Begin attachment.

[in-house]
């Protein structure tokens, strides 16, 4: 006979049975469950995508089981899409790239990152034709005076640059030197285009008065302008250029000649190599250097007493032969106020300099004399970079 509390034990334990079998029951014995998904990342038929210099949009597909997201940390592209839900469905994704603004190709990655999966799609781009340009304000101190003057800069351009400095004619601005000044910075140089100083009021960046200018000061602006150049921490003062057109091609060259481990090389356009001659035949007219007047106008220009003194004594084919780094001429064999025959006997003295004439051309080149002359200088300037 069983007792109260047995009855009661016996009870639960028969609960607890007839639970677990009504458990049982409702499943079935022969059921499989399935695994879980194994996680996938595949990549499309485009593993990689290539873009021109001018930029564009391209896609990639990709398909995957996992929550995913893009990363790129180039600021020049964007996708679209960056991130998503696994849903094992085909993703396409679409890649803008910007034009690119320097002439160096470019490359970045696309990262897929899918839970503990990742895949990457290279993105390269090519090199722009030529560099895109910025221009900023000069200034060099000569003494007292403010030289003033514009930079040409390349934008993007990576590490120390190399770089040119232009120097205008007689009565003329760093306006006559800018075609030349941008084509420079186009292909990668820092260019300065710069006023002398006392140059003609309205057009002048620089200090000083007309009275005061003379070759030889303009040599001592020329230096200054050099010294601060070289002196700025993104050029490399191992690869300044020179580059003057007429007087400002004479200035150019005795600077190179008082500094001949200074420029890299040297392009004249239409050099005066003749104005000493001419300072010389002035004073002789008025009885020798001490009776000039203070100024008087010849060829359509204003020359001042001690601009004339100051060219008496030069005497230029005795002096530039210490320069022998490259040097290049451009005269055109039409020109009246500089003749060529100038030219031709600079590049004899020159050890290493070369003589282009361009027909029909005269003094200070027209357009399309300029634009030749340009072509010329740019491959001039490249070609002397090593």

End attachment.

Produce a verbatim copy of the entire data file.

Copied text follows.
[in-house]
């Protein structure tokens, strides 16, 4: 006979049975469950995508089981899409790239990152034709005076640059030197285009008065302008250029000649190599250097007493032969106020300099004399970079 509390034990334990079998029951014995998904990342038929210099949009597909997201940390592209839900469905994704603004190709990655999966799609781009340009304000101190003057800069351009400095004619601005000044910075140089100083009021960046200018000061602006150049921490003062057109091609060259481990090389356009001659035949007219007047106008220009003194004594084919780094001429064999025959006997003295004439051309080149002359200088300037 069983007792109260047995009855009661016996009870639960028969609960607890007839639970677990009504458990049982409702499943079935022969059921499989399935695994879980194994996680996938595949990549499309485009593993990689290539873009021109001018930029564009391209896609990639990709398909995957996992929550995913893009990363790129180039600021020049964007996708679209960056991130998503696994849903094992085909993703396409679409890649803008910007034009690119320097002439160096470019490359970045696309990262897929899918839970503990990742895949990457290279993105390269090519090199722009030529560099895109910025221009900023000069200034060099000569003494007292403010030289003033514009930079040409390349934008993007990576590490120390190399770089040119232009120097205008007689009565003329760093306006006559800018075609030349941008084509420079186009292909990668820092260019300065710069006023002398006392140059003609309205057009002048620089200090000083007309009275005061003379070759030889303009040599001592020329230096200054050099010294601060070289002196700025993104050029490399191992690869300044020179580059003057007429007087400002004479200035150019005795600077190179008082500094001949200074420029890299040297392009004249239409050099005066003749104005000493001419300072010389002035004073002789008025009885020798001490009776000039203070100024008087010849060829359509204003020359001042001690601009004339100051060219008496030069005497230029005795002096530039210490320069022998490259040097290049451009005269055109039409020109009246500089003749060529100038030219031709600079590049004899020159050890290493070369003589282009361009027909029909005269003094200070027209357009399309300029634009030749340009072509010329740019491959001039490249070609002397090593």